5. Divide batter evenly between pans. With rubber spatula, run batter to pan sides and smooth top. Bake cakes until they feel firm in center when lightly presesd anad skewer comes out clean or with just a crumb or two adhering, 23 to 30 minutes. Tranfer pans to wire racks; cool for 20 minutes. Run knife around perimeter of each pan, invert cakes onto racks, and peel off paper liners. Reinvert cakes onto additional racks; cool completely before frosting.

  6. For the Whipped Cream: Beat cream at medium speed in an electric mixer until thickened. Add confectioners' sugar and vanilla and beat until thick. Apply frosting onto first cake layer and spread with a long metal spatula, top with second cake layer, top second layer with frosting, spread and then frost sides. Decorate top with chocolate shavings, if you like. Serve.

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Comments [11]

clark from nj

I tried 4 different recipes for buttermilk biscuits until finding the one I thought tasted the best. I had to half each one just so I wasn't swamped with biscuits for a week.
America's Test Kitchen recipe was the winner.
If I'm looking for the "right" taste, I don't mind the ground work.

Apr. 29 2011 02:01 PM
Ellen from NYC

Forgot to mention that the Culinary Historians of NY ( has events featuring info and recipes from the past. They're also a lot of fun.

Apr. 29 2011 01:59 PM

Re food blogs

I'd appreciate comments be divided in two segments -- those who actually make the recipe and those who are fantasy or aspirational cooks.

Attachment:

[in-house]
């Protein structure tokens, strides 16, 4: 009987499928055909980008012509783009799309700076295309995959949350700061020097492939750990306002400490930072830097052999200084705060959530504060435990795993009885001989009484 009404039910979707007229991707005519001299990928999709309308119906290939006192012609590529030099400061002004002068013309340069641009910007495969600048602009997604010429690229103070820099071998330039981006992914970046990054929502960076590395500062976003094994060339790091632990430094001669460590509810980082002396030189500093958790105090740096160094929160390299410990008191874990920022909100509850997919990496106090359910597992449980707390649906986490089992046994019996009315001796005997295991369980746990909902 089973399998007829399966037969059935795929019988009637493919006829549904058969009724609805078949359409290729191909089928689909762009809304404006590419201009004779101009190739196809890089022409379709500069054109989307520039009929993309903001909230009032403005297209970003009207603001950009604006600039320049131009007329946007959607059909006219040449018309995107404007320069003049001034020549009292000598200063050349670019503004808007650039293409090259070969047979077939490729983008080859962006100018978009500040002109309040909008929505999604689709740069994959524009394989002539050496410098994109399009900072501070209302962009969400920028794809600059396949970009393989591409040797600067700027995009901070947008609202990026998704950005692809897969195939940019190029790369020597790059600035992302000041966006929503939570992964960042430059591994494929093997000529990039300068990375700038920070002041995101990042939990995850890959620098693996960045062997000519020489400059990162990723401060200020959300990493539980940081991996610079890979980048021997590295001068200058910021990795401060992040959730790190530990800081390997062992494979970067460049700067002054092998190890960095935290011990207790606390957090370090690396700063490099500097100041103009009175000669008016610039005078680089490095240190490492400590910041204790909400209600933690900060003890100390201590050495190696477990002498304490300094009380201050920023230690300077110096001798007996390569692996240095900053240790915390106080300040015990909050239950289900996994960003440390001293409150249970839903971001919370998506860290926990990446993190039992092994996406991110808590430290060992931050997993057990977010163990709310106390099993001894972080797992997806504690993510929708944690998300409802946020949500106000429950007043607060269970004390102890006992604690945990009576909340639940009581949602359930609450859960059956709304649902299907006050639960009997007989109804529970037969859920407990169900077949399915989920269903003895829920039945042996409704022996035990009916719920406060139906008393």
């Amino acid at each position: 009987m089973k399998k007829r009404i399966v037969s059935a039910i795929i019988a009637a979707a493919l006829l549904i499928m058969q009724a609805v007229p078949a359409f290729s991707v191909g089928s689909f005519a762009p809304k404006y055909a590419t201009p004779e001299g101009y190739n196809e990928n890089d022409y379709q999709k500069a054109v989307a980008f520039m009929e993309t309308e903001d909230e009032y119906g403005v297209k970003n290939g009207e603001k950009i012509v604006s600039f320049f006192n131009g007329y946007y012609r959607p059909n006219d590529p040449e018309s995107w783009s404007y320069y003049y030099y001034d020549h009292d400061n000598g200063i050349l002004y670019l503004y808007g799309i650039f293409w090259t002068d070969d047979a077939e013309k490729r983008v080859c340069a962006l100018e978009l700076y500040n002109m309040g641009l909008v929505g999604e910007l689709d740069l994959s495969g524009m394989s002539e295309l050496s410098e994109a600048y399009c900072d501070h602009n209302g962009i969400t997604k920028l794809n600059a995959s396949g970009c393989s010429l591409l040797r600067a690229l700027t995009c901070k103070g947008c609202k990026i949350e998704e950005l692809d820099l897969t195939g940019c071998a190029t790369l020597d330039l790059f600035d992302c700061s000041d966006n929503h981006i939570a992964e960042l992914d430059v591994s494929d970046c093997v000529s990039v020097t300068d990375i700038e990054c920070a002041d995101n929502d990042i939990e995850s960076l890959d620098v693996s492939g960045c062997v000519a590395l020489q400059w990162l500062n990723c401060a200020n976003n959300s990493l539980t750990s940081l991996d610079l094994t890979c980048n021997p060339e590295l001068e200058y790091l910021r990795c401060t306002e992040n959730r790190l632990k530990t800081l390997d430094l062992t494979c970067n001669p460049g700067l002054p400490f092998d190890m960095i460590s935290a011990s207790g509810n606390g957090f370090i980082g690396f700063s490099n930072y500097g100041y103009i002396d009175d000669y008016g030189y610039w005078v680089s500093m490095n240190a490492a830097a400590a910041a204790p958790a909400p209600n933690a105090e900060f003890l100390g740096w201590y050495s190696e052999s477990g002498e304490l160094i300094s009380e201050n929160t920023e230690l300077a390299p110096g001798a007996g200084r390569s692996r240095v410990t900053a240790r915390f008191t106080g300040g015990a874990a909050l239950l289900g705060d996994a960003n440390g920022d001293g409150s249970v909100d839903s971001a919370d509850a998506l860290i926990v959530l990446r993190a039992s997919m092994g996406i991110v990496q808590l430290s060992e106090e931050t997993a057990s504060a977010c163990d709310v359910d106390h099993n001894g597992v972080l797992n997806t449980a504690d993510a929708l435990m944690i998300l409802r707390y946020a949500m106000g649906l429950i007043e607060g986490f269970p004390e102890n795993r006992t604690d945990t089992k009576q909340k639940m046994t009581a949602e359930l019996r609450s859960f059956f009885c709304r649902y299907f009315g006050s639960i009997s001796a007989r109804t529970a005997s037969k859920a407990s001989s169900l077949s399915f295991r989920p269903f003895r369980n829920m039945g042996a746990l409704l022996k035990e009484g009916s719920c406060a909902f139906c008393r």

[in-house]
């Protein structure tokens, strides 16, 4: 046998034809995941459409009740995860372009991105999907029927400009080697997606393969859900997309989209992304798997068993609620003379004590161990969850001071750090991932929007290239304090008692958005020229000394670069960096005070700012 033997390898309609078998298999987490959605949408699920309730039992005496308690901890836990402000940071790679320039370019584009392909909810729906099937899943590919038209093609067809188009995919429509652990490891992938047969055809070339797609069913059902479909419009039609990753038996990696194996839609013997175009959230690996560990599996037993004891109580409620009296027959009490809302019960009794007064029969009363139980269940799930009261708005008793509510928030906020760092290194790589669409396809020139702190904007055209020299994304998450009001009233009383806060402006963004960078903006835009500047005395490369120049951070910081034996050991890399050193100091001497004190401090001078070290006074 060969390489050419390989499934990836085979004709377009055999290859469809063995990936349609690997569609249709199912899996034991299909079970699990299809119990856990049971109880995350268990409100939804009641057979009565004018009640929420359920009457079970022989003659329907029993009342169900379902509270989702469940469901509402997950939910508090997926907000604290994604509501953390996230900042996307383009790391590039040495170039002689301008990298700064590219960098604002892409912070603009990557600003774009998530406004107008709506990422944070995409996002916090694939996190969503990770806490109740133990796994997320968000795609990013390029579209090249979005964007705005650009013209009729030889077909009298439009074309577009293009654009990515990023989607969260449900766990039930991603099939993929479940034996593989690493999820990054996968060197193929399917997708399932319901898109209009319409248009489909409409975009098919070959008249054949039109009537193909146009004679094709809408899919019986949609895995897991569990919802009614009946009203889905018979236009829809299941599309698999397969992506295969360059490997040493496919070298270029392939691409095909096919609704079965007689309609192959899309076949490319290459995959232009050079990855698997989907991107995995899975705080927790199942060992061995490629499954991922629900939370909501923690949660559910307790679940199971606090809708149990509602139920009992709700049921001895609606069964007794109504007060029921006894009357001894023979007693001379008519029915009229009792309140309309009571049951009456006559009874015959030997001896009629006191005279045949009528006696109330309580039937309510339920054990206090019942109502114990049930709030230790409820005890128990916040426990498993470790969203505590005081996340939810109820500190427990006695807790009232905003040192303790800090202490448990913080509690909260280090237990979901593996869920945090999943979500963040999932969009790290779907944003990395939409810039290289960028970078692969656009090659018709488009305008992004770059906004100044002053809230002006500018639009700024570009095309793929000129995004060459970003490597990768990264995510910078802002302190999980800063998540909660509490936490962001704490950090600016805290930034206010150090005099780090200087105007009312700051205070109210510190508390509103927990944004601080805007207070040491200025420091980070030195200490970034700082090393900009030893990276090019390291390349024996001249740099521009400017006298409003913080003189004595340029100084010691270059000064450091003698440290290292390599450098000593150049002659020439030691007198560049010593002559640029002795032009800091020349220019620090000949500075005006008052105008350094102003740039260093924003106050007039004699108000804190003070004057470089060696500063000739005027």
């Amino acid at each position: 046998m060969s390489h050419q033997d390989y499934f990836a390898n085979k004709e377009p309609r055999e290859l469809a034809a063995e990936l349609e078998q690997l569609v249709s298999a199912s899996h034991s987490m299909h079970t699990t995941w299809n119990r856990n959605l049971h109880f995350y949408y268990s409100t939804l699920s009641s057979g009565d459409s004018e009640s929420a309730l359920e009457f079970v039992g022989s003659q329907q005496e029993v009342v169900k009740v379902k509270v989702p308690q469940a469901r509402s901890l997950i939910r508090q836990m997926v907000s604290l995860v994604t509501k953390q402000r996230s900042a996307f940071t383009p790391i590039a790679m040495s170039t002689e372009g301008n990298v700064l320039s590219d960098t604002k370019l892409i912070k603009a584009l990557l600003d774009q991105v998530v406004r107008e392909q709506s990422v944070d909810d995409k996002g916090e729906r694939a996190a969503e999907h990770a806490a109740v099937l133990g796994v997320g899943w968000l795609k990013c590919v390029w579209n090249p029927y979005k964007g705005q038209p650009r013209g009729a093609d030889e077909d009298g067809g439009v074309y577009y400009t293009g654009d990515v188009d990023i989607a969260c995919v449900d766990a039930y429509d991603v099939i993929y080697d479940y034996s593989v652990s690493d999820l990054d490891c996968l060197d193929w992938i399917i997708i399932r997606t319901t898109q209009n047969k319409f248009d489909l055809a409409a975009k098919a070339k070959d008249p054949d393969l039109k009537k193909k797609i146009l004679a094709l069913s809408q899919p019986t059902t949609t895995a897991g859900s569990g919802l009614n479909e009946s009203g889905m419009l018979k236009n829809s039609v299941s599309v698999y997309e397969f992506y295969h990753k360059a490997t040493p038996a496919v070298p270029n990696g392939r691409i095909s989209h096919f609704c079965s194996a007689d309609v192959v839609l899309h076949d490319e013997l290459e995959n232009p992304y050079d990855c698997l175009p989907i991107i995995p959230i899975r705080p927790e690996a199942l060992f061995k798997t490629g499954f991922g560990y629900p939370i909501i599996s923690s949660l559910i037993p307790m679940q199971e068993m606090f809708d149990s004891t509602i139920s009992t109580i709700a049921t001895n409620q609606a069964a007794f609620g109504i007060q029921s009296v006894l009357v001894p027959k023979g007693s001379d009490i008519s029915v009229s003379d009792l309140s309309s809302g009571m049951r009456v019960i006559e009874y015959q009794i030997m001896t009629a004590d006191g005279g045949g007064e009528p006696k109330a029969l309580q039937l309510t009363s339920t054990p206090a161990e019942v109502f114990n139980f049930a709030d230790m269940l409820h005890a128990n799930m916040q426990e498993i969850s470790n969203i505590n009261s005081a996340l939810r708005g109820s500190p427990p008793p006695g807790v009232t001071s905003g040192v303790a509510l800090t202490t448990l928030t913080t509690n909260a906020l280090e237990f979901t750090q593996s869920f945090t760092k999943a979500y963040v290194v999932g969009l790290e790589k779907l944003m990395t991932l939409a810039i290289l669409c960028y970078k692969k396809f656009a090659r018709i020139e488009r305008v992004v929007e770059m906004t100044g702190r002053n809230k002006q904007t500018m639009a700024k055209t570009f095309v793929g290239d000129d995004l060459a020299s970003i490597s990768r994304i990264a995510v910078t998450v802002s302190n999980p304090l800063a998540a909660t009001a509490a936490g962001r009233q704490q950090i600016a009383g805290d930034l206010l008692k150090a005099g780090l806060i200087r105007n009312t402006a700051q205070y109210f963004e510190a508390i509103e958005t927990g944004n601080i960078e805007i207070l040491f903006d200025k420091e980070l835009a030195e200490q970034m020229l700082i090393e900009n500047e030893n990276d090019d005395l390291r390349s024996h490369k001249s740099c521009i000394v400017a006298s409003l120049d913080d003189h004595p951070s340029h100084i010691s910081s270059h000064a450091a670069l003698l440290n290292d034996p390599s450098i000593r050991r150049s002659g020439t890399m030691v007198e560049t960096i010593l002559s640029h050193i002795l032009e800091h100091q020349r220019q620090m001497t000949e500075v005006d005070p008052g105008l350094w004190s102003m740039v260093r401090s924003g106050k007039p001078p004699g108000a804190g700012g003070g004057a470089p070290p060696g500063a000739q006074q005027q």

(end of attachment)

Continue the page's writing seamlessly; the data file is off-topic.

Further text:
Apr. 29 2011 01:52 PM

That soapy taste is when there's too much baking soda for the amount of acid in the dough/mix, so the soda is not neutralized. I almost always cut baking soda.

Apr. 29 2011 01:51 PM

For food substitutions there's a great food thesaurus on the web:

Apr. 29 2011 01:48 PM

Why do NYTimes recipes seem to use 10 times as much oil as is necessary for every recipe?

Apr. 29 2011 01:47 PM
Heide from Manhattan

My father was a baker who owned a retail bakery. I would like to use his recipes from long ago except the quantities are for large amounts of ingredients. Is there an easy way
to downscale them and achieve the same results?

Apr. 29 2011 01:45 PM
Ellen from NYC

Indeed you can cook ancient recipes. Kathy Kaufman runs delicious and fun historical cooking classes at ICE (institute of culinary educatoin) on 23rd Street.
She adapts the receipes some. I've gone to all of them, including Dining in Impreial Rome. At the end of class, everyone gets to eat the 13 - 18 course dinner they've prepared. And it's a pleasure to cook in a professional kitchen. In addition to Rome, she does Ancient Greece, Persia, medieval spain and more.

Apr. 29 2011 01:39 PM

Are recipe ingredient lists linear? I mean, is it always the case that to double the final amount you double all the quantities of ingredients? Or are there certain ingredients that aren't linear?

Apr. 29 2011 01:39 PM

Lots of old German recipes (and I think I've seen this in English recipes) as you to use the amount of an ingredient that fits onto the tip of a knife when you use the knife to spoon the ingredient out. That's really inaccurate, but fun to see in a recipe.

Apr. 29 2011 01:38 PM
Sasha from Brooklyn

I am never sure how to know when my batter is thick enough, especially for something like choux pastry. One recipe just said beet in eggs till smooth which really did not help me to judge how thick or thin the batter should be.

Apr. 29 2011 01:35 PM

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The Lodown is a blog about everything brought to you by the staff of the Leonard Lopate Show (Leonard will even drop by from time to time)! We cover food, art, politics, history, science and much more -- literally everything from Picasso to pork pies. Tips and suggestions are welcome so please send us your thoughts, curiosities and intellectual detritus!